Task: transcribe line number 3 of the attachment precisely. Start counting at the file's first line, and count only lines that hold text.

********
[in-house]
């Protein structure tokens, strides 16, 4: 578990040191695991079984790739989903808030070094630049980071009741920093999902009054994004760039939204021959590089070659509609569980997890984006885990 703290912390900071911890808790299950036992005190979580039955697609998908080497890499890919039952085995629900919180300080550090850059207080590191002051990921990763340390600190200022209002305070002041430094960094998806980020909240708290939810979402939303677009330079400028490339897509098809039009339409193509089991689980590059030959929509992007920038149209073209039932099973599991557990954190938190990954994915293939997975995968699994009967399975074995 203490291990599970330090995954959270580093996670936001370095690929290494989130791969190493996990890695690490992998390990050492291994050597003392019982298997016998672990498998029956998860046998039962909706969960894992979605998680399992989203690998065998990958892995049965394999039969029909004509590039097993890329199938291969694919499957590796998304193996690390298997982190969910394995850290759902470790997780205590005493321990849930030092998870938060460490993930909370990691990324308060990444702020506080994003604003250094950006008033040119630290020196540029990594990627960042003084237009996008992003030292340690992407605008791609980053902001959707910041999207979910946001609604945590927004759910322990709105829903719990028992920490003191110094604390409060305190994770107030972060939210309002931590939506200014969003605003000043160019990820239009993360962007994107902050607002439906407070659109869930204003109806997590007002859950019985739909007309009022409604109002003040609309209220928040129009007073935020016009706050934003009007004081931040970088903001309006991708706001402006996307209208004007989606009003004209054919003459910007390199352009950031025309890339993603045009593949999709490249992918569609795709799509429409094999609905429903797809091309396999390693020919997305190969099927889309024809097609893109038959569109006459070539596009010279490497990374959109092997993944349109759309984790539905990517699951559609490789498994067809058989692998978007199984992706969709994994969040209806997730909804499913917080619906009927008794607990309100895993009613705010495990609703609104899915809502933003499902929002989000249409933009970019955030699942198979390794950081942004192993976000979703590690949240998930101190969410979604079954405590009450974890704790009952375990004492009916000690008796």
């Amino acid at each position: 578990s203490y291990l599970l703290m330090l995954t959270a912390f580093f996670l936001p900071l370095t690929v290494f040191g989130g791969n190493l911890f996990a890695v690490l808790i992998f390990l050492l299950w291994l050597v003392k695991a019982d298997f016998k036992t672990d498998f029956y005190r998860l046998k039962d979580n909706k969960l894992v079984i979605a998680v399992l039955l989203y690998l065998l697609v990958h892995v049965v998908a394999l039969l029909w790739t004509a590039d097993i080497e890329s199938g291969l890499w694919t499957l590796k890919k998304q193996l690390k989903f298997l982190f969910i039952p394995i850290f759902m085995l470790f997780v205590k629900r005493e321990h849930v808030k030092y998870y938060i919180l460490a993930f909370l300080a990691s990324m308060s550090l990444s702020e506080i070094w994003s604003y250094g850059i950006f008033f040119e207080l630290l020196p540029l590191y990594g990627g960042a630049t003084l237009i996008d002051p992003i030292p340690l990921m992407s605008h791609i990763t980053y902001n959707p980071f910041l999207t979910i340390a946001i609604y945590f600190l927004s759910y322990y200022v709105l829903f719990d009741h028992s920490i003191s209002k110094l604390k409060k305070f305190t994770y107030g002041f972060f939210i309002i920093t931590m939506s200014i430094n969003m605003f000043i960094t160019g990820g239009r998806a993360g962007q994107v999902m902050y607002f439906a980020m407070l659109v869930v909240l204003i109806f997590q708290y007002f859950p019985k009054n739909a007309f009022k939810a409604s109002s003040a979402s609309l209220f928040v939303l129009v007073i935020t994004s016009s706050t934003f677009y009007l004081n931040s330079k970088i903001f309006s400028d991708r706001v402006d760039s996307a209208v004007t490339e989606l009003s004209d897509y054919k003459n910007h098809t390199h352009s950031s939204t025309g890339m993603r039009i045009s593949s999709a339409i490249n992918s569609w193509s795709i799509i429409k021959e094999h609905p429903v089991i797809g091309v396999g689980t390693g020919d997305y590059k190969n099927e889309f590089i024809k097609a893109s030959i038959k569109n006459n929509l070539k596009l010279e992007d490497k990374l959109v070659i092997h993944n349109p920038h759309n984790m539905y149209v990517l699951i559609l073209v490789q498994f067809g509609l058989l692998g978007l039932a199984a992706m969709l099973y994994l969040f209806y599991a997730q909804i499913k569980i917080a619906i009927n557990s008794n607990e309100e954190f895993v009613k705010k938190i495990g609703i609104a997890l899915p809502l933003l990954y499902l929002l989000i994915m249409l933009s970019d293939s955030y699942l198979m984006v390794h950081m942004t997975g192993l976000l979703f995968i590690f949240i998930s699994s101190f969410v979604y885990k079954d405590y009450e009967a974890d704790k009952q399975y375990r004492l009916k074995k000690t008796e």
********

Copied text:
């Amino acid at each position: 578990s203490y291990l599970l703290m330090l995954t959270a912390f580093f996670l936001p900071l370095t690929v290494f040191g989130g791969n190493l911890f996990a890695v690490l808790i992998f390990l050492l299950w291994l050597v003392k695991a019982d298997f016998k036992t672990d498998f029956y005190r998860l046998k039962d979580n909706k969960l894992v079984i979605a998680v399992l039955l989203y690998l065998l697609v990958h892995v049965v998908a394999l039969l029909w790739t004509a590039d097993i080497e890329s199938g291969l890499w694919t499957l590796k890919k998304q193996l690390k989903f298997l982190f969910i039952p394995i850290f759902m085995l470790f997780v205590k629900r005493e321990h849930v808030k030092y998870y938060i919180l460490a993930f909370l300080a990691s990324m308060s550090l990444s702020e506080i070094w994003s604003y250094g850059i950006f008033f040119e207080l630290l020196p540029l590191y990594g990627g960042a630049t003084l237009i996008d002051p992003i030292p340690l990921m992407s605008h791609i990763t980053y902001n959707p980071f910041l999207t979910i340390a946001i609604y945590f600190l927004s759910y322990y200022v709105l829903f719990d009741h028992s920490i003191s209002k110094l604390k409060k305070f305190t994770y107030g002041f972060f939210i309002i920093t931590m939506s200014i430094n969003m605003f000043i960094t160019g990820g239009r998806a993360g962007q994107v999902m902050y607002f439906a980020m407070l659109v869930v909240l204003i109806f997590q708290y007002f859950p019985k009054n739909a007309f009022k939810a409604s109002s003040a979402s609309l209220f928040v939303l129009v007073i935020t994004s016009s706050t934003f677009y009007l004081n931040s330079k970088i903001f309006s400028d991708r706001v402006d760039s996307a209208v004007t490339e989606l009003s004209d897509y054919k003459n910007h098809t390199h352009s950031s939204t025309g890339m993603r039009i045009s593949s999709a339409i490249n992918s569609w193509s795709i799509i429409k021959e094999h609905p429903v089991i797809g091309v396999g689980t390693g020919d997305y590059k190969n099927e889309f590089i024809k097609a893109s030959i038959k569109n006459n929509l070539k596009l010279e992007d490497k990374l959109v070659i092997h993944n349109p920038h759309n984790m539905y149209v990517l699951i559609l073209v490789q498994f067809g509609l058989l692998g978007l039932a199984a992706m969709l099973y994994l969040f209806y599991a997730q909804i499913k569980i917080a619906i009927n557990s008794n607990e309100e954190f895993v009613k705010k938190i495990g609703i609104a997890l899915p809502l933003l990954y499902l929002l989000i994915m249409l933009s970019d293939s955030y699942l198979m984006v390794h950081m942004t997975g192993l976000l979703f995968i590690f949240i998930s699994s101190f969410v979604y885990k079954d405590y009450e009967a974890d704790k009952q399975y375990r004492l009916k074995k000690t008796e």